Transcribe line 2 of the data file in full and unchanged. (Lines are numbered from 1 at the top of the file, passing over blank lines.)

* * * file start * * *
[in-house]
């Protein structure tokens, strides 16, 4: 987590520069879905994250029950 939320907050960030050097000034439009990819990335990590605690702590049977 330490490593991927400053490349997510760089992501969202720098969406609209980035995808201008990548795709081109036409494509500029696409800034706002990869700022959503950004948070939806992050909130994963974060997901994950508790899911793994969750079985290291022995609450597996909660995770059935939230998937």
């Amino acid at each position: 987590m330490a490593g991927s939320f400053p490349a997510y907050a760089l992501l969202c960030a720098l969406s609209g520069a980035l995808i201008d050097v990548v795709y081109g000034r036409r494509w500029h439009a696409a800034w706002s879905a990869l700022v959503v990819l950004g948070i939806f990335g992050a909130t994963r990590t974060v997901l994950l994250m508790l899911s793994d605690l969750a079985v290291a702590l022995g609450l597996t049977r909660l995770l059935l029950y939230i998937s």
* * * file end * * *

């Protein structure tokens, strides 16, 4: 987590520069879905994250029950 939320907050960030050097000034439009990819990335990590605690702590049977 330490490593991927400053490349997510760089992501969202720098969406609209980035995808201008990548795709081109036409494509500029696409800034706002990869700022959503950004948070939806992050909130994963974060997901994950508790899911793994969750079985290291022995609450597996909660995770059935939230998937």